With so many skincare products on the market today, it can feel almost overwhelming. While many of the products we use are made in a lab (and have to be, given their extensive ingredients list), others don't necessarily have to be—like a face scrub. In fact, simple homemade face scrubs are the perfect recipes to attempt if you’re new to do-it-yourself skin care. The ingredients are inexpensive and easy to find. Plus, you probably have most of them in your kitchen already, and it’s so fun when you’re able to use what you already have.
The beauty of face scrubs is that they provide exfoliation (aka one of the most underrated steps in a skincare routine).
Meet the experts
Olivia Rose, N.D., a Toronto-based naturopathic doctor and director of the Rose Health Clinic
Rina Allawh, M.D., a dermatologist at Schweiger Dermatology Group in King of Prussia, Pennsylvania
Jennifer Haley, M.D., a board-certified dermatologist and Hello Glow medical reviewer
What is exfoliation?
"Exfoliation, or the process of removing dead skin cells and trapped debris from the skin, promotes cell turnover, allows serums and moisturizers to penetrate the skin more easily, and helps to unclog pores. It also helps even out skin texture, which results in brighter and smoother skin," explains Olivia Rose, N.D., Toronto-based naturopathic doctor and director of the Rose Health Clinic.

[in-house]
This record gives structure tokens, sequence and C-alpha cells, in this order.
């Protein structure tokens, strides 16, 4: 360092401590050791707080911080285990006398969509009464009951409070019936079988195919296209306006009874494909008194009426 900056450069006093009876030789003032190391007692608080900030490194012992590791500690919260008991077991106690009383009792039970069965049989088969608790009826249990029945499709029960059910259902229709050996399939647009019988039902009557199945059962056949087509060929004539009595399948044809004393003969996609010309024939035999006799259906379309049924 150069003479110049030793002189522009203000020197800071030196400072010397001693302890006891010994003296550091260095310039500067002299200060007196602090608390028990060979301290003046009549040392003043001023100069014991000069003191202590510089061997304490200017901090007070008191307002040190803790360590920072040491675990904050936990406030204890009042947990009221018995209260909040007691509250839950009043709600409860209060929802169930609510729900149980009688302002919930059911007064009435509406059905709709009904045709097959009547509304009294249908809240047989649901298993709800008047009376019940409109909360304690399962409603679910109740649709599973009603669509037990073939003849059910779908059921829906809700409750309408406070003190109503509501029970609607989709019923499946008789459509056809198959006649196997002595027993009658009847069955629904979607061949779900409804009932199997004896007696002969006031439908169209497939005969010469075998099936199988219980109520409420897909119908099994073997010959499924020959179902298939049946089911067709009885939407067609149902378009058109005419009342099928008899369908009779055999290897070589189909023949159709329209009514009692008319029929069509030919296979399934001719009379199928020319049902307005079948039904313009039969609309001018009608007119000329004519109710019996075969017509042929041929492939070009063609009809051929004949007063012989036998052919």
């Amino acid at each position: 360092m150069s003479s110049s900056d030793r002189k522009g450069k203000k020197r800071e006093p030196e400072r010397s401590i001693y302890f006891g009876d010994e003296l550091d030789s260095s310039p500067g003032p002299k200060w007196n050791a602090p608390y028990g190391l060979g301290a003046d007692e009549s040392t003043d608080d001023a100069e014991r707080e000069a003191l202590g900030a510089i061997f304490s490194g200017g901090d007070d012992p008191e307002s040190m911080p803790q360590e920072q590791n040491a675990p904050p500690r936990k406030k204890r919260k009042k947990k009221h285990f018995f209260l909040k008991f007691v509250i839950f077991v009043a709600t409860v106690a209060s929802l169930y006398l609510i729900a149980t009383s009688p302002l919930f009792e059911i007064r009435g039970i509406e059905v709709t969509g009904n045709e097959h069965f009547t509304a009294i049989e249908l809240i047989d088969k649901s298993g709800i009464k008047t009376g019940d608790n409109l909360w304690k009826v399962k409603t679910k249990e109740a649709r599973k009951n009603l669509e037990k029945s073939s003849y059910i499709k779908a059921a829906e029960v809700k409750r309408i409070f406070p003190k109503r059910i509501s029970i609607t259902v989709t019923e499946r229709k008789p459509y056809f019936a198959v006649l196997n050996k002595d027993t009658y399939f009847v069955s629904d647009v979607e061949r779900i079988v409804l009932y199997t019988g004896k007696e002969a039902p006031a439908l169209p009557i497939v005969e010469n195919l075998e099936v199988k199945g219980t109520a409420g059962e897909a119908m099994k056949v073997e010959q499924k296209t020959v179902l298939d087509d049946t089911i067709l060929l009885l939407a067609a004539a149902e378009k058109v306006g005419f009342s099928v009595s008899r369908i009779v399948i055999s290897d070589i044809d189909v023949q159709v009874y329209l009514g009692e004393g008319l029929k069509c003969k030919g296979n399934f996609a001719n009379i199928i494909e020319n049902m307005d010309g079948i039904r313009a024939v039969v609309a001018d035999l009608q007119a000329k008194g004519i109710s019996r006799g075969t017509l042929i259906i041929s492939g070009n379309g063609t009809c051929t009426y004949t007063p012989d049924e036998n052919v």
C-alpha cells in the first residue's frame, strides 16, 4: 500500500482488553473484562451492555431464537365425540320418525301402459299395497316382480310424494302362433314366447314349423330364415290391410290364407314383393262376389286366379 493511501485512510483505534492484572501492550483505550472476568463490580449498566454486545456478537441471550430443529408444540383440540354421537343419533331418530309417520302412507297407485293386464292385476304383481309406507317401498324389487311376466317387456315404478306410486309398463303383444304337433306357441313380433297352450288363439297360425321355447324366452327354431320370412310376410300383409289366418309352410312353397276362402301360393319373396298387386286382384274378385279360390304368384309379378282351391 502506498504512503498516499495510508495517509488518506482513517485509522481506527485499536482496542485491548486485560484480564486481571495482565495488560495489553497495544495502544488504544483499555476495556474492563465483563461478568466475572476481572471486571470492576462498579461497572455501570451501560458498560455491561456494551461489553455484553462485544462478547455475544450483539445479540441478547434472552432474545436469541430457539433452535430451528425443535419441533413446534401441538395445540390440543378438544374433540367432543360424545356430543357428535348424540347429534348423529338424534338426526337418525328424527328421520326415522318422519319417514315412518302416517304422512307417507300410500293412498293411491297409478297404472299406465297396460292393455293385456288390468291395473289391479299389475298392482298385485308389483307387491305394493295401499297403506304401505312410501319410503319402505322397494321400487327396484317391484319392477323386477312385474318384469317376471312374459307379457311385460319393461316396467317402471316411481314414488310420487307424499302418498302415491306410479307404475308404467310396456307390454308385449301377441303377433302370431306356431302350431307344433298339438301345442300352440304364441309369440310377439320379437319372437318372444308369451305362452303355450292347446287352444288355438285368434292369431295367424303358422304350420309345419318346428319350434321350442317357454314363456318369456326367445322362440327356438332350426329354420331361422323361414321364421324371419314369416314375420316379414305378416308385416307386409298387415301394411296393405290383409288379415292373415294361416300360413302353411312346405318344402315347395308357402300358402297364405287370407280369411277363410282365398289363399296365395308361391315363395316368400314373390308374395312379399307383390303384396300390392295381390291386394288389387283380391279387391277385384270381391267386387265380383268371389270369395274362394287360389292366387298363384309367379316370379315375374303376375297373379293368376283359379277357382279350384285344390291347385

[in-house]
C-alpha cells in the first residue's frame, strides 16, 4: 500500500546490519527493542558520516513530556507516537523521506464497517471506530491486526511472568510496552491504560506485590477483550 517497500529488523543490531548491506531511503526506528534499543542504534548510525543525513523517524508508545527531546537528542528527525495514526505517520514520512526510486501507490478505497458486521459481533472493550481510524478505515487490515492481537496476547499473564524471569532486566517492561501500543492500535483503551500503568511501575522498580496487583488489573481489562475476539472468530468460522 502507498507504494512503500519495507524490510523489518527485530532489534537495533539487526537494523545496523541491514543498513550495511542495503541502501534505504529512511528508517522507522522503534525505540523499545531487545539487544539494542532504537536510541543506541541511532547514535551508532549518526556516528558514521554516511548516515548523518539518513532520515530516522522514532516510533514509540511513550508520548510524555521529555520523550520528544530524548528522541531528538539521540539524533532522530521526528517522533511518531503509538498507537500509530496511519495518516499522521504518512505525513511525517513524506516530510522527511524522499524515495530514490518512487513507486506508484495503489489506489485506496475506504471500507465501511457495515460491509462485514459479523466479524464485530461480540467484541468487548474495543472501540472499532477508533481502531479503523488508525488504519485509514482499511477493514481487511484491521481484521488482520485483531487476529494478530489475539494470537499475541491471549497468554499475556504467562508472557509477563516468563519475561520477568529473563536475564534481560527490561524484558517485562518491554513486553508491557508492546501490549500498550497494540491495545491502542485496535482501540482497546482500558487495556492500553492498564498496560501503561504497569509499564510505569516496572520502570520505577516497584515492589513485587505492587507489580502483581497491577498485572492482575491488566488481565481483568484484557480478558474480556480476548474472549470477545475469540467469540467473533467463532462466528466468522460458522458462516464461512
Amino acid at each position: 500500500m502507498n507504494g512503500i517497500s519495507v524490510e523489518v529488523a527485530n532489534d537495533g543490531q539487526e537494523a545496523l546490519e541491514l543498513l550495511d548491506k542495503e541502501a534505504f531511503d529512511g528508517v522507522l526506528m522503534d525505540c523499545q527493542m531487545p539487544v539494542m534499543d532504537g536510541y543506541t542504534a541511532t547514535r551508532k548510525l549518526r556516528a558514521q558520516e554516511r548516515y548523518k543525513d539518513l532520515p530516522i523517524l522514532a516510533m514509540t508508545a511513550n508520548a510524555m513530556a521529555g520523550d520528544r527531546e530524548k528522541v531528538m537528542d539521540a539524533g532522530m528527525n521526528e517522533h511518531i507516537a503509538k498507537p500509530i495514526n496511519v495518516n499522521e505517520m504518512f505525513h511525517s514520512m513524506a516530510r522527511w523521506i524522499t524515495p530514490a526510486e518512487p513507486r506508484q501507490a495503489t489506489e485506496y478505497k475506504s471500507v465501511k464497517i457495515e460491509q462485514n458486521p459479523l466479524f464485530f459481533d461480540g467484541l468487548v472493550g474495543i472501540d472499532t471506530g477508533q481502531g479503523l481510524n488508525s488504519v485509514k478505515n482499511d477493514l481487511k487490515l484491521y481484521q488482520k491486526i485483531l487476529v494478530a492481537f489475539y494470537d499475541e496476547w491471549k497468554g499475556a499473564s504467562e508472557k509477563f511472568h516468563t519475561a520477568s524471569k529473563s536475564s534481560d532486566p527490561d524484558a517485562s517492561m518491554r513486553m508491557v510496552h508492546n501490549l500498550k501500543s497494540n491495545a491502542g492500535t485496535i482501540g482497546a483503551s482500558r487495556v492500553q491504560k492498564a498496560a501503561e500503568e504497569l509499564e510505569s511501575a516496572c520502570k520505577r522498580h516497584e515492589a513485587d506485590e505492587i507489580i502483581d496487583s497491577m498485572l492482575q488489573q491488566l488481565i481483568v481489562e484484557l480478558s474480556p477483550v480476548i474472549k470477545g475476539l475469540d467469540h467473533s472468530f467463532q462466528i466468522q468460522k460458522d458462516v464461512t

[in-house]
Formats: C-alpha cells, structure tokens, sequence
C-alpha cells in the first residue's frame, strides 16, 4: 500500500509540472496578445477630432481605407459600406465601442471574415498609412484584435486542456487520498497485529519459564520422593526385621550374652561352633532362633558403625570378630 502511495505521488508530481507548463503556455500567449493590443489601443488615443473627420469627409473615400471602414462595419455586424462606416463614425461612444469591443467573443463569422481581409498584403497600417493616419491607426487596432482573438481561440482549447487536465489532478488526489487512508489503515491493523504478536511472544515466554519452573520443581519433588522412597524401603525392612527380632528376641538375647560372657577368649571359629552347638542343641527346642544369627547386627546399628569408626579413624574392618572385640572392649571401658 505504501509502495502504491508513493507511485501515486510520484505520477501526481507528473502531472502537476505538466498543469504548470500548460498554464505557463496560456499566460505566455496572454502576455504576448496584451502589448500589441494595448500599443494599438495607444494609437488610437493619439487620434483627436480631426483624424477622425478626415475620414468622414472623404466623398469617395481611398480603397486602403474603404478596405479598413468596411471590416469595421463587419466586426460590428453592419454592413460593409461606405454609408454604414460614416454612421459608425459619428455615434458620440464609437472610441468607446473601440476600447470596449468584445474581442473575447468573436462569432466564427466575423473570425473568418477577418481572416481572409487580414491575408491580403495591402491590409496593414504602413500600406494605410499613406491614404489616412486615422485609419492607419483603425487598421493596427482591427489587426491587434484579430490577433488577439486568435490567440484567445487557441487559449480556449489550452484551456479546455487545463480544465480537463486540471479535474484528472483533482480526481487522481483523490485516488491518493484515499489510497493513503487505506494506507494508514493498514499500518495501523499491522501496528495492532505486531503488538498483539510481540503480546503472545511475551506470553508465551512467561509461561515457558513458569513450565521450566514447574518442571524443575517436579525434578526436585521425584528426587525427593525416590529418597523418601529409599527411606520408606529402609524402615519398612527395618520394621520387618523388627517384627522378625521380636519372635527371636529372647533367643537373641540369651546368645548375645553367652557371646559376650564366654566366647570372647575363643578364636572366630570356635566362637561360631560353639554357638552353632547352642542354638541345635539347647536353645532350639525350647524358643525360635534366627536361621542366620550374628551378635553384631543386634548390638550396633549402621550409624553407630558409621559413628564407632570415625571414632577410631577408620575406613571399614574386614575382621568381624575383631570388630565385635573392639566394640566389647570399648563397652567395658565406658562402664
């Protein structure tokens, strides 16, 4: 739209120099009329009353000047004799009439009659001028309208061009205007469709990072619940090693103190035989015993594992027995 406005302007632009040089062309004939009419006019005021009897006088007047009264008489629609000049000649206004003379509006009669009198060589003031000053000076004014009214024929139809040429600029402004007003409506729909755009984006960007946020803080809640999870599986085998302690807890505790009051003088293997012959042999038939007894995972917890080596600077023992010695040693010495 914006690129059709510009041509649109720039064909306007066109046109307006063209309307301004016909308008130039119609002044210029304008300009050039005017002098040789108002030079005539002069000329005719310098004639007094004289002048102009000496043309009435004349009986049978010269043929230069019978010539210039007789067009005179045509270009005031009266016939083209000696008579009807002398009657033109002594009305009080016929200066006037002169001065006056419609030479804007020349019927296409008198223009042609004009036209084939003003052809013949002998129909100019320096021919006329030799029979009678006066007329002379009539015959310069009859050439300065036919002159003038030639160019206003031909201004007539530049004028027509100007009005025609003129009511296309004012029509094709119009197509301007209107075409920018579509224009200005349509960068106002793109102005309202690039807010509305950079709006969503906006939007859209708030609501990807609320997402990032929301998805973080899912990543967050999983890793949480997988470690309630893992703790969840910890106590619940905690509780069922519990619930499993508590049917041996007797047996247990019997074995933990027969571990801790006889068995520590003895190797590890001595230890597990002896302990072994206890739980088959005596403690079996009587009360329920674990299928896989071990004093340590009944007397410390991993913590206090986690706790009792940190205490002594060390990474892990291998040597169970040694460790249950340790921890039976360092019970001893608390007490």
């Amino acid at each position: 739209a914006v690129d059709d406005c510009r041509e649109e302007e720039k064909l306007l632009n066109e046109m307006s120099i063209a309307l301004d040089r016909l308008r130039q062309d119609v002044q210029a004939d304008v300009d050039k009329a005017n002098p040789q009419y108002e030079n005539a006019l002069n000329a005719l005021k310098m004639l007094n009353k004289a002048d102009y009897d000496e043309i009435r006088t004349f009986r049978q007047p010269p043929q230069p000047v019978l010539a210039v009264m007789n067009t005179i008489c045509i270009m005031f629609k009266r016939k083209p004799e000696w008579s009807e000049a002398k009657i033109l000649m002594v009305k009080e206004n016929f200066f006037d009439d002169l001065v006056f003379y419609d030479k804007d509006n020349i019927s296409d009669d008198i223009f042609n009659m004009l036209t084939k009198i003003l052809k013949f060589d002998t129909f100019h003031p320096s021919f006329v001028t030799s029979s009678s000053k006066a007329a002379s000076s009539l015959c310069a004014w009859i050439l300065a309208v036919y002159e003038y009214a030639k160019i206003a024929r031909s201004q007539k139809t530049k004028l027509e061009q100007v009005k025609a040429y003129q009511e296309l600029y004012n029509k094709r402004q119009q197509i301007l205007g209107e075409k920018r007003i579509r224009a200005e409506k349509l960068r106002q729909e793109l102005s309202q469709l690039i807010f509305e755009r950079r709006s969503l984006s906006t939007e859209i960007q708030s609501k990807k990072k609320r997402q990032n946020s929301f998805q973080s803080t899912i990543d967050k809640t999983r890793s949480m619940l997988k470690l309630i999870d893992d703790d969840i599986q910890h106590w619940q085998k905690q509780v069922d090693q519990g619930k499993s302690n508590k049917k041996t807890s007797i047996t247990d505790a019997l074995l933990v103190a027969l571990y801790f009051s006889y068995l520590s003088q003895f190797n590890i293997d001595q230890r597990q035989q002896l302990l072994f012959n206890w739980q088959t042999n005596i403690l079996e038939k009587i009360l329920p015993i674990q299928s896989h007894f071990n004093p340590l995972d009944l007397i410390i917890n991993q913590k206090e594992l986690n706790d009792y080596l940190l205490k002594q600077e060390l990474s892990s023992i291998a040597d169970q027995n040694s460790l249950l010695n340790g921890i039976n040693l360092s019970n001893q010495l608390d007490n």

Without exfoliating, we won't know our skin's potential. But it's easy to get wrong—too much, too little, wrong technique, and so on. This guide will help you learn how to exfoliate your face correctly!
Exfoliation is generally accomplished in one of two ways:
Physical exfoliation refers to the removal of dead cells from the skin's surface wherein certain tools are used to manually scrub them off and open up pores, such as facial scrubs, gommage, microexfoliating rollers, and ultrasonic devices [source]. It can be applied with granules or beads and performed by your dermatologist, medical aesthetician, or by yourself at home using homemade scrubs.
Chemical exfoliation, on the other hand, uses products containing alpha-hydroxy acids (AHAs), such as glycolic acid or lactic acid, and beta-hydroxy acids (BHAs), such as salicylic acid [source]. Such compounds help dissolve fats or lipids in the superficial layers of skin to help shed these unwanted dead cells and their by-products, such as keratin and sebum or oil, explains Rina Allawh, M.D., a dermatologist at Schweiger Dermatology Group in King of Prussia, Pennsylvania.
Sometimes you will find AHAs in peels, serums, and even in some moisturizers. When the dead skin cells are adherent, they clog pores and lead to cosmetically displeasing acne breakouts. Both physical and chemical exfoliation techniques are helpful to incorporate into our weekly routines since they each serve a different purpose and act synergistically to achieve the best results.
Why do we need to exfoliate?
Dead skin, makeup, sweat, oil, UV rays, and free radicals (another term for toxins in the body) all take a serious toll on our skin. And age impacts this process, as well.
When we are kids, our skin does a fabulous job of sloughing off those layers naturally. But it gets tougher for our skin to do the job on its own when we get older, and our self-exfoliation rate slows down [source].